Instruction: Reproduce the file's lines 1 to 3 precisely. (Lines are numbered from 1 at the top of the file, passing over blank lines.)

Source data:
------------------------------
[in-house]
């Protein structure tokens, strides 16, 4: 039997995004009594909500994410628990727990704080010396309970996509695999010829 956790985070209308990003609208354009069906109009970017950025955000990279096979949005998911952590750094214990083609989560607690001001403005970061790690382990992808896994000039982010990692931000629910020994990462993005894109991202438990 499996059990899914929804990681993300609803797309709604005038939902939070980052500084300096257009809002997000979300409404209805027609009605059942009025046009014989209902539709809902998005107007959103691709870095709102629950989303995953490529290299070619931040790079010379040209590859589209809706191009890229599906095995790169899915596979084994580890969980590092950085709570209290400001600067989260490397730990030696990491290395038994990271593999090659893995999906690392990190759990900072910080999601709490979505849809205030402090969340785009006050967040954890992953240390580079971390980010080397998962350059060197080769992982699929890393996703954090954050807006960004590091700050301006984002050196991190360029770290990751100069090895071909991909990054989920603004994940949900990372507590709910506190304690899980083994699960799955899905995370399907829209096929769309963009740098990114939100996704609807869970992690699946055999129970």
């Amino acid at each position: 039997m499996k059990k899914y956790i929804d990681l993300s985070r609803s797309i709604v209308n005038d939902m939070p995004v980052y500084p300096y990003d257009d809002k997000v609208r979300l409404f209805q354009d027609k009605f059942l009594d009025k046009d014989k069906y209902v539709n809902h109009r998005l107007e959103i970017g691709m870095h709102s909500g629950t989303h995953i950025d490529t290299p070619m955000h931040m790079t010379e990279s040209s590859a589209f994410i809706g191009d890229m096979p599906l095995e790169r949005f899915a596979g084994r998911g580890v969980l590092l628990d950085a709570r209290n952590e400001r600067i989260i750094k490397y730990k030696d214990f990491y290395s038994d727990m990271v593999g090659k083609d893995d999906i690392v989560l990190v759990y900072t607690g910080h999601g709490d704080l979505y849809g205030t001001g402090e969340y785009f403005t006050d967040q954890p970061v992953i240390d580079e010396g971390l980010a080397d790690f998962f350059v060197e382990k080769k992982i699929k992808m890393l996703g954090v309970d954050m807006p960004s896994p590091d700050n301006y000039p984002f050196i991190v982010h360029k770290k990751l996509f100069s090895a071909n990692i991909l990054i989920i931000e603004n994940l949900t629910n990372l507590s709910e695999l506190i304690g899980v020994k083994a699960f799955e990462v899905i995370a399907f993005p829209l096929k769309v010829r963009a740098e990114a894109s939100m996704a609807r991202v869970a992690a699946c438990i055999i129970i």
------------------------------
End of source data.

[in-house]
């Protein structure tokens, strides 16, 4: 039997995004009594909500994410628990727990704080010396309970996509695999010829 956790985070209308990003609208354009069906109009970017950025955000990279096979949005998911952590750094214990083609989560607690001001403005970061790690382990992808896994000039982010990692931000629910020994990462993005894109991202438990 499996059990899914929804990681993300609803797309709604005038939902939070980052500084300096257009809002997000979300409404209805027609009605059942009025046009014989209902539709809902998005107007959103691709870095709102629950989303995953490529290299070619931040790079010379040209590859589209809706191009890229599906095995790169899915596979084994580890969980590092950085709570209290400001600067989260490397730990030696990491290395038994990271593999090659893995999906690392990190759990900072910080999601709490979505849809205030402090969340785009006050967040954890992953240390580079971390980010080397998962350059060197080769992982699929890393996703954090954050807006960004590091700050301006984002050196991190360029770290990751100069090895071909991909990054989920603004994940949900990372507590709910506190304690899980083994699960799955899905995370399907829209096929769309963009740098990114939100996704609807869970992690699946055999129970």
């Amino acid at each position: 039997m499996k059990k899914y956790i929804d990681l993300s985070r609803s797309i709604v209308n005038d939902m939070p995004v980052y500084p300096y990003d257009d809002k997000v609208r979300l409404f209805q354009d027609k009605f059942l009594d009025k046009d014989k069906y209902v539709n809902h109009r998005l107007e959103i970017g691709m870095h709102s909500g629950t989303h995953i950025d490529t290299p070619m955000h931040m790079t010379e990279s040209s590859a589209f994410i809706g191009d890229m096979p599906l095995e790169r949005f899915a596979g084994r998911g580890v969980l590092l628990d950085a709570r209290n952590e400001r600067i989260i750094k490397y730990k030696d214990f990491y290395s038994d727990m990271v593999g090659k083609d893995d999906i690392v989560l990190v759990y900072t607690g910080h999601g709490d704080l979505y849809g205030t001001g402090e969340y785009f403005t006050d967040q954890p970061v992953i240390d580079e010396g971390l980010a080397d790690f998962f350059v060197e382990k080769k992982i699929k992808m890393l996703g954090v309970d954050m807006p960004s896994p590091d700050n301006y000039p984002f050196i991190v982010h360029k770290k990751l996509f100069s090895a071909n990692i991909l990054i989920i931000e603004n994940l949900t629910n990372l507590s709910e695999l506190i304690g899980v020994k083994a699960f799955e990462v899905i995370a399907f993005p829209l096929k769309v010829r963009a740098e990114a894109s939100m996704a609807r991202v869970a992690a699946c438990i055999i129970i």